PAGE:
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  1. Abstract

    We report on contemporaneous optical observations at ≈10 ms timescales from the fast radio burst (FRB) 20180916B of two repeat bursts (FRB 20201023 and FRB 20220908) taken with the ‘Alopeke camera on the Gemini-North telescope. These repeats have radio fluences of 2.8 and 3.5 Jy ms, respectively, approximately in the lower 50th percentile for fluence from this repeating burst. The ‘Alopeke data reveal no significant optical detections at the FRB position and we place 3σupper limits to the optical fluences of <8.3 × 10−3and <7.7 × 10−3Jy ms after correcting for line-of-sight extinction. Together, these yield the most sensitive limits to the optical-to-radio fluence ratio of an FRB on these timescales withην< 3 × 10−3by roughly an order of magnitude. These measurements rule out progenitor models where FRB 20180916B has a similar fluence ratio to optical pulsars, such as the Crab pulsar, or where optical emission is produced as inverse-Compton radiation in a pulsar magnetosphere or young supernova remnant. Our ongoing program with ‘Alopeke on Gemini-North will continue to monitor repeating FRBs, including FRB 20180916B, to search for optical counterparts on millisecond timescales.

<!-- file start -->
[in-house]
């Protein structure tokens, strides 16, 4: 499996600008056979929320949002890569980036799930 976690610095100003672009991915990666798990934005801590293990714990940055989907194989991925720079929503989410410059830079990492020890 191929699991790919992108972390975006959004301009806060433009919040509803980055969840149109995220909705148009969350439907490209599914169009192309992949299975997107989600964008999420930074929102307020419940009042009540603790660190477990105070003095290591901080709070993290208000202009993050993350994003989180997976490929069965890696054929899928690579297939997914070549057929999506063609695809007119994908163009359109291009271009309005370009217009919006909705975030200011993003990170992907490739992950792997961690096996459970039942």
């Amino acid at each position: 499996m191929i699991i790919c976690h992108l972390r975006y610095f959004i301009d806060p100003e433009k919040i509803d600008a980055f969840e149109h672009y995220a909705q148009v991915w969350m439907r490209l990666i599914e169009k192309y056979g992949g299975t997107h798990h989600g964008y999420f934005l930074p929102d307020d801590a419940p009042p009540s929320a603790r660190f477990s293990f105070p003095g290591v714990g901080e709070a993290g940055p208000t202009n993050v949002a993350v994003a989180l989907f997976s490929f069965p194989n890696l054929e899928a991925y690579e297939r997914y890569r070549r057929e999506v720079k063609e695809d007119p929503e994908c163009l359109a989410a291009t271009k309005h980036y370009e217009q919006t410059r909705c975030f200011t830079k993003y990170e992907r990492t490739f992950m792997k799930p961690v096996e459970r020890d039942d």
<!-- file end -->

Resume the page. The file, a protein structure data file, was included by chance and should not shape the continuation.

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    We present a series of ground-based photometry and spectroscopy of the superluminous Type IIn supernova (SN) ASASSN-15ua, which shows evidence for strong interaction with pre-existing dense circumstellar material (CSM). Our observations constrain the speed, mass-loss rate, and extent of the progenitor wind shortly before explosion. A narrow P Cygni absorption component reveals a progenitor wind speed of ∼100 km s−1. As observed in previous SNe IIn, the intermediate-width H α emission became more asymmetric and blueshifted over time, suggesting either asymmetric CSM, an asymmetric explosion, or increasing selective extinction from dust within the post-shock shell or SN ejecta. Based on the CSM radius and speed, we find that the progenitor suffered extreme eruptive mass-loss with a rate of 0.1–1 M⊙ yr−1 during the ∼12 yr immediately before the death of the star that imparted ∼ 1048 erg of kinetic energy to the CSM. Integrating its V-band light curve over the first 170 d after discovery, we find that ASASSN-15ua radiated at least 3 × 1050 erg in visual light alone, giving a lower limit to the total radiated energy that may have approached 1051 erg. ASASSN-15ua exhibits many similarities to two well-studied superluminous SNe IIn: SN 2006tf and SN 2010jl. Based on a detailed comparison of these three, we find that ASASSN-15ua falls in between these two events in a wide variety of observed properties and derived physical parameters, illustrating a continuum of behaviour across superluminous SNe IIn.